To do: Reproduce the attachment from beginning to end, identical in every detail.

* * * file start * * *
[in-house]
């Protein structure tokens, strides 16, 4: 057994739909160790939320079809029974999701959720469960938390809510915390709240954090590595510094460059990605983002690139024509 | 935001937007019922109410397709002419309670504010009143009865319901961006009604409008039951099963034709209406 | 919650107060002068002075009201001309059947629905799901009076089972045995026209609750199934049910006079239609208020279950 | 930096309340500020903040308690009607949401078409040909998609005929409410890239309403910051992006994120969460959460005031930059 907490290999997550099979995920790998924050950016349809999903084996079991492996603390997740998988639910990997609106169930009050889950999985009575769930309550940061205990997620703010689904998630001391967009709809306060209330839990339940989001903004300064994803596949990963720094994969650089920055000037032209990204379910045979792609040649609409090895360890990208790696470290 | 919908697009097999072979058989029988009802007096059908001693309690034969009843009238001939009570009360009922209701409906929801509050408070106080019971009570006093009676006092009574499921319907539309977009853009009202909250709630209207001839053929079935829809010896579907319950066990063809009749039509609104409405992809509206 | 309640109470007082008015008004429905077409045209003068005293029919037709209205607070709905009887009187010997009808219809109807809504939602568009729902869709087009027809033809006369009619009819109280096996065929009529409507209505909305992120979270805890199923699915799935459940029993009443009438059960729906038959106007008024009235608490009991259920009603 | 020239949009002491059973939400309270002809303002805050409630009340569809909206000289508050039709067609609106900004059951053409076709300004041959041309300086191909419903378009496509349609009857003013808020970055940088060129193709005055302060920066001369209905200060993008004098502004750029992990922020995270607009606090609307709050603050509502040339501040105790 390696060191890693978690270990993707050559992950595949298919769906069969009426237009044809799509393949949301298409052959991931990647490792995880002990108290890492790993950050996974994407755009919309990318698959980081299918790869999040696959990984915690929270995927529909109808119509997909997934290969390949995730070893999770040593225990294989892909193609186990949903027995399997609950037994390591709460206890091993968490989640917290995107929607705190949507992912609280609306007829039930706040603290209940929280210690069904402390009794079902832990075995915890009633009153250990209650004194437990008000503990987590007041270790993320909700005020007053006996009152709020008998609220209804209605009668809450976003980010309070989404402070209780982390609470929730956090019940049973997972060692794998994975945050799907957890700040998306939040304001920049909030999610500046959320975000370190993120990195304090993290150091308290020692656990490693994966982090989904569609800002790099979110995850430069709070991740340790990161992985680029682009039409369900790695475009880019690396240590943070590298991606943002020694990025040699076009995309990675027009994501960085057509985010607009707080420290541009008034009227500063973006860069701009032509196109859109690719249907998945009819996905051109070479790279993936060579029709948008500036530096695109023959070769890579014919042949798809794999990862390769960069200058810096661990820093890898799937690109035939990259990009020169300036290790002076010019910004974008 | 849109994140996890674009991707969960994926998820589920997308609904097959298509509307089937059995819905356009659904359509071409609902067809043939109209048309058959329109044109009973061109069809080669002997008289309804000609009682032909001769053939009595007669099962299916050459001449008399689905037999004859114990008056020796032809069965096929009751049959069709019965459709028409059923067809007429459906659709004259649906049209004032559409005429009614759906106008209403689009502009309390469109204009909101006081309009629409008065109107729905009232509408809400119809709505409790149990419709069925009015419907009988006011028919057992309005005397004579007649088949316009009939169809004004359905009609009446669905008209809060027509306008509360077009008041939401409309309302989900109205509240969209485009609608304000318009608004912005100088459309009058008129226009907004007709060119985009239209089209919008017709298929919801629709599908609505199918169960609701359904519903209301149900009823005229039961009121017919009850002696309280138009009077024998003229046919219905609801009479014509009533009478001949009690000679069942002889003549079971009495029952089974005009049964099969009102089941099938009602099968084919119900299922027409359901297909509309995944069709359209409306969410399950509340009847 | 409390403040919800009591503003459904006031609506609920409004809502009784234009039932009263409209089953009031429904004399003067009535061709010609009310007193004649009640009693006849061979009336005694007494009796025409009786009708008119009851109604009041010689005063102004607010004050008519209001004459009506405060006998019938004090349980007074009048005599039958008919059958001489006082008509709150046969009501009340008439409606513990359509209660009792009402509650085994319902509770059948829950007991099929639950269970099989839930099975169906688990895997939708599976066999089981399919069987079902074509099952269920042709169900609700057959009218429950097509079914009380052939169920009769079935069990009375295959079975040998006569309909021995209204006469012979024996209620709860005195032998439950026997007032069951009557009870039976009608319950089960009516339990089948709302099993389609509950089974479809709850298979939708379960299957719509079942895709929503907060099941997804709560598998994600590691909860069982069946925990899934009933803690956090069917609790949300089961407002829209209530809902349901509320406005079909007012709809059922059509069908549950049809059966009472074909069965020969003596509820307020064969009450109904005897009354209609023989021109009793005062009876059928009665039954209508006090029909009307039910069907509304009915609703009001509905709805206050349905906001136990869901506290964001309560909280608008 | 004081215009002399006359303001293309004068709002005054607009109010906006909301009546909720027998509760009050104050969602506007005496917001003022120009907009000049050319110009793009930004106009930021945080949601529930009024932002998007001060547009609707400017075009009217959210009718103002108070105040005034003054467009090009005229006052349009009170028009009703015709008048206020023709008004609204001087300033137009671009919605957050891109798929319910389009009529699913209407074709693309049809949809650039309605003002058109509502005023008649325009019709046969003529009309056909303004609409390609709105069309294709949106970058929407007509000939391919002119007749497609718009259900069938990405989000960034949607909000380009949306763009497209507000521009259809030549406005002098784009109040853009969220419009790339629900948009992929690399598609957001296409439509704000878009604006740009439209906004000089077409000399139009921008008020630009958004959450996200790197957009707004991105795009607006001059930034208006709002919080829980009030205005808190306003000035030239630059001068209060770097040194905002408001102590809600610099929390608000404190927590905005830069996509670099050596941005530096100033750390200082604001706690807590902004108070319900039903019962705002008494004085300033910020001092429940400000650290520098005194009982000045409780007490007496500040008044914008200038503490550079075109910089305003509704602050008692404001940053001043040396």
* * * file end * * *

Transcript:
[in-house]
């Protein structure tokens, strides 16, 4: 057994739909160790939320079809029974999701959720469960938390809510915390709240954090590595510094460059990605983002690139024509 | 935001937007019922109410397709002419309670504010009143009865319901961006009604409008039951099963034709209406 | 919650107060002068002075009201001309059947629905799901009076089972045995026209609750199934049910006079239609208020279950 | 930096309340500020903040308690009607949401078409040909998609005929409410890239309403910051992006994120969460959460005031930059 907490290999997550099979995920790998924050950016349809999903084996079991492996603390997740998988639910990997609106169930009050889950999985009575769930309550940061205990997620703010689904998630001391967009709809306060209330839990339940989001903004300064994803596949990963720094994969650089920055000037032209990204379910045979792609040649609409090895360890990208790696470290 | 919908697009097999072979058989029988009802007096059908001693309690034969009843009238001939009570009360009922209701409906929801509050408070106080019971009570006093009676006092009574499921319907539309977009853009009202909250709630209207001839053929079935829809010896579907319950066990063809009749039509609104409405992809509206 | 309640109470007082008015008004429905077409045209003068005293029919037709209205607070709905009887009187010997009808219809109807809504939602568009729902869709087009027809033809006369009619009819109280096996065929009529409507209505909305992120979270805890199923699915799935459940029993009443009438059960729906038959106007008024009235608490009991259920009603 | 020239949009002491059973939400309270002809303002805050409630009340569809909206000289508050039709067609609106900004059951053409076709300004041959041309300086191909419903378009496509349609009857003013808020970055940088060129193709005055302060920066001369209905200060993008004098502004750029992990922020995270607009606090609307709050603050509502040339501040105790 390696060191890693978690270990993707050559992950595949298919769906069969009426237009044809799509393949949301298409052959991931990647490792995880002990108290890492790993950050996974994407755009919309990318698959980081299918790869999040696959990984915690929270995927529909109808119509997909997934290969390949995730070893999770040593225990294989892909193609186990949903027995399997609950037994390591709460206890091993968490989640917290995107929607705190949507992912609280609306007829039930706040603290209940929280210690069904402390009794079902832990075995915890009633009153250990209650004194437990008000503990987590007041270790993320909700005020007053006996009152709020008998609220209804209605009668809450976003980010309070989404402070209780982390609470929730956090019940049973997972060692794998994975945050799907957890700040998306939040304001920049909030999610500046959320975000370190993120990195304090993290150091308290020692656990490693994966982090989904569609800002790099979110995850430069709070991740340790990161992985680029682009039409369900790695475009880019690396240590943070590298991606943002020694990025040699076009995309990675027009994501960085057509985010607009707080420290541009008034009227500063973006860069701009032509196109859109690719249907998945009819996905051109070479790279993936060579029709948008500036530096695109023959070769890579014919042949798809794999990862390769960069200058810096661990820093890898799937690109035939990259990009020169300036290790002076010019910004974008 | 849109994140996890674009991707969960994926998820589920997308609904097959298509509307089937059995819905356009659904359509071409609902067809043939109209048309058959329109044109009973061109069809080669002997008289309804000609009682032909001769053939009595007669099962299916050459001449008399689905037999004859114990008056020796032809069965096929009751049959069709019965459709028409059923067809007429459906659709004259649906049209004032559409005429009614759906106008209403689009502009309390469109204009909101006081309009629409008065109107729905009232509408809400119809709505409790149990419709069925009015419907009988006011028919057992309005005397004579007649088949316009009939169809004004359905009609009446669905008209809060027509306008509360077009008041939401409309309302989900109205509240969209485009609608304000318009608004912005100088459309009058008129226009907004007709060119985009239209089209919008017709298929919801629709599908609505199918169960609701359904519903209301149900009823005229039961009121017919009850002696309280138009009077024998003229046919219905609801009479014509009533009478001949009690000679069942002889003549079971009495029952089974005009049964099969009102089941099938009602099968084919119900299922027409359901297909509309995944069709359209409306969410399950509340009847 | 409390403040919800009591503003459904006031609506609920409004809502009784234009039932009263409209089953009031429904004399003067009535061709010609009310007193004649009640009693006849061979009336005694007494009796025409009786009708008119009851109604009041010689005063102004607010004050008519209001004459009506405060006998019938004090349980007074009048005599039958008919059958001489006082008509709150046969009501009340008439409606513990359509209660009792009402509650085994319902509770059948829950007991099929639950269970099989839930099975169906688990895997939708599976066999089981399919069987079902074509099952269920042709169900609700057959009218429950097509079914009380052939169920009769079935069990009375295959079975040998006569309909021995209204006469012979024996209620709860005195032998439950026997007032069951009557009870039976009608319950089960009516339990089948709302099993389609509950089974479809709850298979939708379960299957719509079942895709929503907060099941997804709560598998994600590691909860069982069946925990899934009933803690956090069917609790949300089961407002829209209530809902349901509320406005079909007012709809059922059509069908549950049809059966009472074909069965020969003596509820307020064969009450109904005897009354209609023989021109009793005062009876059928009665039954209508006090029909009307039910069907509304009915609703009001509905709805206050349905906001136990869901506290964001309560909280608008 | 004081215009002399006359303001293309004068709002005054607009109010906006909301009546909720027998509760009050104050969602506007005496917001003022120009907009000049050319110009793009930004106009930021945080949601529930009024932002998007001060547009609707400017075009009217959210009718103002108070105040005034003054467009090009005229006052349009009170028009009703015709008048206020023709008004609204001087300033137009671009919605957050891109798929319910389009009529699913209407074709693309049809949809650039309605003002058109509502005023008649325009019709046969003529009309056909303004609409390609709105069309294709949106970058929407007509000939391919002119007749497609718009259900069938990405989000960034949607909000380009949306763009497209507000521009259809030549406005002098784009109040853009969220419009790339629900948009992929690399598609957001296409439509704000878009604006740009439209906004000089077409000399139009921008008020630009958004959450996200790197957009707004991105795009607006001059930034208006709002919080829980009030205005808190306003000035030239630059001068209060770097040194905002408001102590809600610099929390608000404190927590905005830069996509670099050596941005530096100033750390200082604001706690807590902004108070319900039903019962705002008494004085300033910020001092429940400000650290520098005194009982000045409780007490007496500040008044914008200038503490550079075109910089305003509704602050008692404001940053001043040396």